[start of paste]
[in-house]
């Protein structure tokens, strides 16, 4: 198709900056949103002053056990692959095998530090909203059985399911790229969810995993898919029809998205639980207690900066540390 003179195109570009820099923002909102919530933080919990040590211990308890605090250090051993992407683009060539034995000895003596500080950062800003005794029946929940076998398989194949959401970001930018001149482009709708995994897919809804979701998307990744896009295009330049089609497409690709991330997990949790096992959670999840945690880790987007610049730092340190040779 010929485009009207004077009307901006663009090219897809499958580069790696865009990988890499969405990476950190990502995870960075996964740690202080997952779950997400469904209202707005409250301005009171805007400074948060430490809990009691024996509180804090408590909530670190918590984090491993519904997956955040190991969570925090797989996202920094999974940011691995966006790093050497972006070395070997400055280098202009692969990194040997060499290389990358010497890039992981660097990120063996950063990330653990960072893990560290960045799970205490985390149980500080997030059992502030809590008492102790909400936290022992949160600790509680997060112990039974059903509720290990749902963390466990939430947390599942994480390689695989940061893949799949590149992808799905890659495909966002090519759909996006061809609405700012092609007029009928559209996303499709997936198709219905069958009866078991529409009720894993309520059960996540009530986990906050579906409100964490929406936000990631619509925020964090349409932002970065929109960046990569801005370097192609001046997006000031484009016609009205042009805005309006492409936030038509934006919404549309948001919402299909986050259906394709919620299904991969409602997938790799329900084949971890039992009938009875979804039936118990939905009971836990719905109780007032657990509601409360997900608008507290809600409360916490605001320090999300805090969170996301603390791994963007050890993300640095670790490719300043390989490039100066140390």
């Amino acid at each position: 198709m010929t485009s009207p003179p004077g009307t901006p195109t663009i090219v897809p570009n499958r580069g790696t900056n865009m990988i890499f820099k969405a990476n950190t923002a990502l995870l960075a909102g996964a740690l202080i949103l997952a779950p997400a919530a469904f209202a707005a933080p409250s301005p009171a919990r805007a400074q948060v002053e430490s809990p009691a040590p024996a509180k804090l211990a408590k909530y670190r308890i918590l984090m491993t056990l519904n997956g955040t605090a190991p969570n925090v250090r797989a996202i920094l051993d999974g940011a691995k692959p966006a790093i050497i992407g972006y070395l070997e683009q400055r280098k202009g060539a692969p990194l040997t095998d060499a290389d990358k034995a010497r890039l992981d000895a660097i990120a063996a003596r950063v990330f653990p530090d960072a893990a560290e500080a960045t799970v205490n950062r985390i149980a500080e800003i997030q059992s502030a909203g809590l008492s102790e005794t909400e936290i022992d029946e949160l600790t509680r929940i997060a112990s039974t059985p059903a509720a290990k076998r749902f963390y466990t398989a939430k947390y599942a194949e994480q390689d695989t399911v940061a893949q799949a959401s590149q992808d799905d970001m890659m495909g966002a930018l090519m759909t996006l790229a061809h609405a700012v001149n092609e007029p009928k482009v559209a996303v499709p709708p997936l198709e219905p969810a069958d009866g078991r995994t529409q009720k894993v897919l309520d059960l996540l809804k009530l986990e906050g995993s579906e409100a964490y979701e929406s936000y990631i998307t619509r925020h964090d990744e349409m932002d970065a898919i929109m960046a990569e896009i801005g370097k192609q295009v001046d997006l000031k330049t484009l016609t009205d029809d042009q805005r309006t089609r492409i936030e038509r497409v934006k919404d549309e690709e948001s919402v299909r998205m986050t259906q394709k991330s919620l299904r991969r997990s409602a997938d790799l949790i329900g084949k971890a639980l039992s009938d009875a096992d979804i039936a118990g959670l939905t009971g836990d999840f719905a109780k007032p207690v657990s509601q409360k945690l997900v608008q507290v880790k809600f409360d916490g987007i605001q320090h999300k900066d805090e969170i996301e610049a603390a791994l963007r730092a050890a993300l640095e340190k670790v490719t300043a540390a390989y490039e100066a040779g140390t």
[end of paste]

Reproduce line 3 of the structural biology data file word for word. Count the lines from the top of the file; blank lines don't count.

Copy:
């Amino acid at each position: 198709m010929t485009s009207p003179p004077g009307t901006p195109t663009i090219v897809p570009n499958r580069g790696t900056n865009m990988i890499f820099k969405a990476n950190t923002a990502l995870l960075a909102g996964a740690l202080i949103l997952a779950p997400a919530a469904f209202a707005a933080p409250s301005p009171a919990r805007a400074q948060v002053e430490s809990p009691a040590p024996a509180k804090l211990a408590k909530y670190r308890i918590l984090m491993t056990l519904n997956g955040t605090a190991p969570n925090v250090r797989a996202i920094l051993d999974g940011a691995k692959p966006a790093i050497i992407g972006y070395l070997e683009q400055r280098k202009g060539a692969p990194l040997t095998d060499a290389d990358k034995a010497r890039l992981d000895a660097i990120a063996a003596r950063v990330f653990p530090d960072a893990a560290e500080a960045t799970v205490n950062r985390i149980a500080e800003i997030q059992s502030a909203g809590l008492s102790e005794t909400e936290i022992d029946e949160l600790t509680r929940i997060a112990s039974t059985p059903a509720a290990k076998r749902f963390y466990t398989a939430k947390y599942a194949e994480q390689d695989t399911v940061a893949q799949a959401s590149q992808d799905d970001m890659m495909g966002a930018l090519m759909t996006l790229a061809h609405a700012v001149n092609e007029p009928k482009v559209a996303v499709p709708p997936l198709e219905p969810a069958d009866g078991r995994t529409q009720k894993v897919l309520d059960l996540l809804k009530l986990e906050g995993s579906e409100a964490y979701e929406s936000y990631i998307t619509r925020h964090d990744e349409m932002d970065a898919i929109m960046a990569e896009i801005g370097k192609q295009v001046d997006l000031k330049t484009l016609t009205d029809d042009q805005r309006t089609r492409i936030e038509r497409v934006k919404d549309e690709e948001s919402v299909r998205m986050t259906q394709k991330s919620l299904r991969r997990s409602a997938d790799l949790i329900g084949k971890a639980l039992s009938d009875a096992d979804i039936a118990g959670l939905t009971g836990d999840f719905a109780k007032p207690v657990s509601q409360k945690l997900v608008q507290v880790k809600f409360d916490g987007i605001q320090h999300k900066d805090e969170i996301e610049a603390a791994l963007r730092a050890a993300l640095e340190k670790v490719t300043a540390a390989y490039e100066a040779g140390t």